Day six. The first time I visited the Eiffel Tower (January 2017), I wasn’t able to book a ticket to the top. So, this time, I made sure to buy one well in advance. I arrived slightly early for my scheduled time, and the man checking tickets told me that the top was closed due to high winds. Nooooooooo. But I was hopeful. I took the elevator to level two and waited. Sure enough, the top reopened! Okay, you’re prolly wondering why this is a not so happy story, and I’ll tell you. Visiting the top wasn’t the dreamy experience I’d imagined since I was 9 years old. First, it was COLD. That wind? I swear it was biting my face off. It also nearly knocked me over. Then, a guy who spoke no English gestured for me to take his photo. Well, more like 20 or 30 photos of him in all these different poses. I seriously didn’t mind, except that it was just so dang COLD. He did snap two photos of me, but I was good after two. I just wanted to escape the wind. Photo sessions done, I quickly scanned the view from all angles and bolted for the elevator. Memorable? Yes. Magical? No.
Day seven. I almost missed my 6 a.m. train from Paris back to Brussels – which would have resulted in me missing my flight back to the U.S. And by almost missed, I mean by mere minutes. That morning, I left the Airbnb about 15 minutes later than planned. But I’d given myself some extra padding, so I wasn’t worried. That is until I arrived at the metro station and realized that the trains don’t run as often that early in the morning. Instead of waiting maybe 3 minutes for the next train, I waited for at least 15. By the time I reached the train station, my train was scheduled to leave within 5 minutes – and, in my frantic state of mind, I struggled to figure out which platform it was leaving from. While shooting up desperate prayers, a station employee happened to walk by and notice what I’m sure was a cross between confusion and panic on my face, and he asked if I needed help. Thank you, Jesus! I held out my ticket and he immediately pointed me toward the platform on the upper level. It was at this point that I started running. And then I ran faster when I realized that my car was at the very, very end. The train left 1 minute later (no exaggeration!) and I could not have been more grateful or relieved to be on it.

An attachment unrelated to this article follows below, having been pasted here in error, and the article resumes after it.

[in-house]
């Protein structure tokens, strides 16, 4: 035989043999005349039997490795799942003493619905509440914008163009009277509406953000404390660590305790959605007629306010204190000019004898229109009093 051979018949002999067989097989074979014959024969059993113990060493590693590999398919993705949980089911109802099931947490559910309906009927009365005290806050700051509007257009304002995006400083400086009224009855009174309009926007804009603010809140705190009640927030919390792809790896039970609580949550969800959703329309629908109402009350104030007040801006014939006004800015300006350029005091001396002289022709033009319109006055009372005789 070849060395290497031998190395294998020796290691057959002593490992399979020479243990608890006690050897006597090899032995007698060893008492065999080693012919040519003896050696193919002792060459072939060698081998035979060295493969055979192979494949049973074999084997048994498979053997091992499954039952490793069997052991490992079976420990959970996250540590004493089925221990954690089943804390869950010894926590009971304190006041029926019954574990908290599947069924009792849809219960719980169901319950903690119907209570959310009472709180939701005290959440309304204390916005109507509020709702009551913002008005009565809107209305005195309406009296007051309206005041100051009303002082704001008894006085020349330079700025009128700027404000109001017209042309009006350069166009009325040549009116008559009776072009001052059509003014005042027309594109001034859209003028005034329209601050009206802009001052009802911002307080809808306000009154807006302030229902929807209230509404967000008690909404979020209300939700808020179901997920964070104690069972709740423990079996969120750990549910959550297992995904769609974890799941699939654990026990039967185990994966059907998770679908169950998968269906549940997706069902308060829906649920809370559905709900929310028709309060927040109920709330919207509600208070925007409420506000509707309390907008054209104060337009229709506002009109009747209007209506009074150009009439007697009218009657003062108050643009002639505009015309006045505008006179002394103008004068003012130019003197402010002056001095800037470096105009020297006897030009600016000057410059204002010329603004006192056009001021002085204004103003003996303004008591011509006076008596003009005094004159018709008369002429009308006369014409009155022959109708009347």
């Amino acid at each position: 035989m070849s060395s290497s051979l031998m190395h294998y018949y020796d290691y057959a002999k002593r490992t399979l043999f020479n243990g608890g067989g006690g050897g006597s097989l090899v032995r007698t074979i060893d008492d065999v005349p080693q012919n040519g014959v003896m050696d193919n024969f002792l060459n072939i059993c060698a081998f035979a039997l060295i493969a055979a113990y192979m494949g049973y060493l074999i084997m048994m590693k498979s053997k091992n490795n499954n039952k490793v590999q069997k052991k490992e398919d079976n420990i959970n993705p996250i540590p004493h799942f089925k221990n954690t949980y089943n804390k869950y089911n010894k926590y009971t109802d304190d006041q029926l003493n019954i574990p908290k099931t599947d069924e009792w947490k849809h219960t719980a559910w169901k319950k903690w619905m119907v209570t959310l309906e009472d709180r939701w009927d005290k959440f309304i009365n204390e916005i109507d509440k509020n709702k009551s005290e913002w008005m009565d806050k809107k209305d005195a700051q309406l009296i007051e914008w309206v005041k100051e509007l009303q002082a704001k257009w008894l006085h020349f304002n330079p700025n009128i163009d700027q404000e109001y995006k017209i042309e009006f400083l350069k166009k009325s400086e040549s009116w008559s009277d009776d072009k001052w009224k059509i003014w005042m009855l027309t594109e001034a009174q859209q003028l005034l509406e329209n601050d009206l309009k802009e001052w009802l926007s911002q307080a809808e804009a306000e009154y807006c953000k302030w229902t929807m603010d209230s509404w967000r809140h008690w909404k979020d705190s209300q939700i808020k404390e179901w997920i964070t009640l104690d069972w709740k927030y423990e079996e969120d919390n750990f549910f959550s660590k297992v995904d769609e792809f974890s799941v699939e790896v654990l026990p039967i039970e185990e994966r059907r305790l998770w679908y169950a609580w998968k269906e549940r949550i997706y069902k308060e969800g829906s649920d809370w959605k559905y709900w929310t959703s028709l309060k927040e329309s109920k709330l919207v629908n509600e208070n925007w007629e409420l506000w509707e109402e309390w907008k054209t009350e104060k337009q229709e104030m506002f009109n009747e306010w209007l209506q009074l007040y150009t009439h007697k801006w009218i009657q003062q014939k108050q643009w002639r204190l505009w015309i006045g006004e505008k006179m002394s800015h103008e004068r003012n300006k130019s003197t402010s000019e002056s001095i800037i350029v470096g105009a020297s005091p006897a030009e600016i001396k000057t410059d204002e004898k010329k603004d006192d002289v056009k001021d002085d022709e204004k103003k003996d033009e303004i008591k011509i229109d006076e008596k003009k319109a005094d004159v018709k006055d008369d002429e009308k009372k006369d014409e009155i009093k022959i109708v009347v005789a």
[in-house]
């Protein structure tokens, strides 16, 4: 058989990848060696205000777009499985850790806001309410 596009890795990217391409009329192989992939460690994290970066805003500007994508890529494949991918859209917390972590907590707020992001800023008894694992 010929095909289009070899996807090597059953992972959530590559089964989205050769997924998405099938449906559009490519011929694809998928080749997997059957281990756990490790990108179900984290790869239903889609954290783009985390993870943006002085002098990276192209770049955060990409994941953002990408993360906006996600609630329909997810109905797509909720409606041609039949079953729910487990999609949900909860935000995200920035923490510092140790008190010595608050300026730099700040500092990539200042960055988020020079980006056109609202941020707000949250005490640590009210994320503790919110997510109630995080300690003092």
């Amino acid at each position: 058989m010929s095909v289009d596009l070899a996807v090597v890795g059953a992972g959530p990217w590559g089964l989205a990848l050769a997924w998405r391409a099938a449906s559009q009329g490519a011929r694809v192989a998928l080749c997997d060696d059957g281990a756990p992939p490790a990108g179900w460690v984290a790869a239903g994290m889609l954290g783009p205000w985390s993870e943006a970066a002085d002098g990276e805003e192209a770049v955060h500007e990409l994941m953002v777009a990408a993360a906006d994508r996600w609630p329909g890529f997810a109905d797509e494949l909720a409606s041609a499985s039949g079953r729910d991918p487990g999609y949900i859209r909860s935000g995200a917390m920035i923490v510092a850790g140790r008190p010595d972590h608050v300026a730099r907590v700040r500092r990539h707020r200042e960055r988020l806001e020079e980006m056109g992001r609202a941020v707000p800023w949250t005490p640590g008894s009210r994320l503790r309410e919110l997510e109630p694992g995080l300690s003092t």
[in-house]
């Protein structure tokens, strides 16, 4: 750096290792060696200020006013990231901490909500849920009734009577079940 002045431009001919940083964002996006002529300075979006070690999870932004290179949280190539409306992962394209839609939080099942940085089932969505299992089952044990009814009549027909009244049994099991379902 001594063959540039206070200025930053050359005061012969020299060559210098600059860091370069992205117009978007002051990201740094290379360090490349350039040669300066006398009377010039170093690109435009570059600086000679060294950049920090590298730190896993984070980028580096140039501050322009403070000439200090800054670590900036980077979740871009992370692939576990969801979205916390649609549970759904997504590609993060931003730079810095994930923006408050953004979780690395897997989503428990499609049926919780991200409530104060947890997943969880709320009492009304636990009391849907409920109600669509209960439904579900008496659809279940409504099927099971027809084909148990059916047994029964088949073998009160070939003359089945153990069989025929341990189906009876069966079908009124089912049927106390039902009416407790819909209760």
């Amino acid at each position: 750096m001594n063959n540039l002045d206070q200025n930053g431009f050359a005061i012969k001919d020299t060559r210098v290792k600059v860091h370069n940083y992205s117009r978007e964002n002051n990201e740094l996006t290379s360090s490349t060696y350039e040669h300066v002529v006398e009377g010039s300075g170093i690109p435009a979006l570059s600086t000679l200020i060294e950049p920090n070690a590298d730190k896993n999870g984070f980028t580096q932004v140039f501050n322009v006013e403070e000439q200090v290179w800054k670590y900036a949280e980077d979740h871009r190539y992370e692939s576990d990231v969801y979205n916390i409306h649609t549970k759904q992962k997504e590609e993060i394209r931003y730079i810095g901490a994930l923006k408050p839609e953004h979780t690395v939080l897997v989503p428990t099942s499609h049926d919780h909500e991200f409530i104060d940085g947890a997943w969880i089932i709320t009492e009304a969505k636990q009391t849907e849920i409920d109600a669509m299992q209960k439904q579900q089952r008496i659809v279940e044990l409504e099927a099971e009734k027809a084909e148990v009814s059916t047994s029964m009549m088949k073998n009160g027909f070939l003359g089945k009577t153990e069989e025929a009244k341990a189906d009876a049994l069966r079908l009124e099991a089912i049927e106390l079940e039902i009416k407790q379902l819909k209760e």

So, there you have it. Some realities of travel. Stuff that happened between the pretty pictures. Confessions of a not always so put-together adventurer. Do the bloopers ruin trips for me? Absolutely not! If anything, they make trips even more of an adventure. I always say I love a good challenge, and travel certainly doesn’t disappoint.
What sort of travel challenges have you experienced?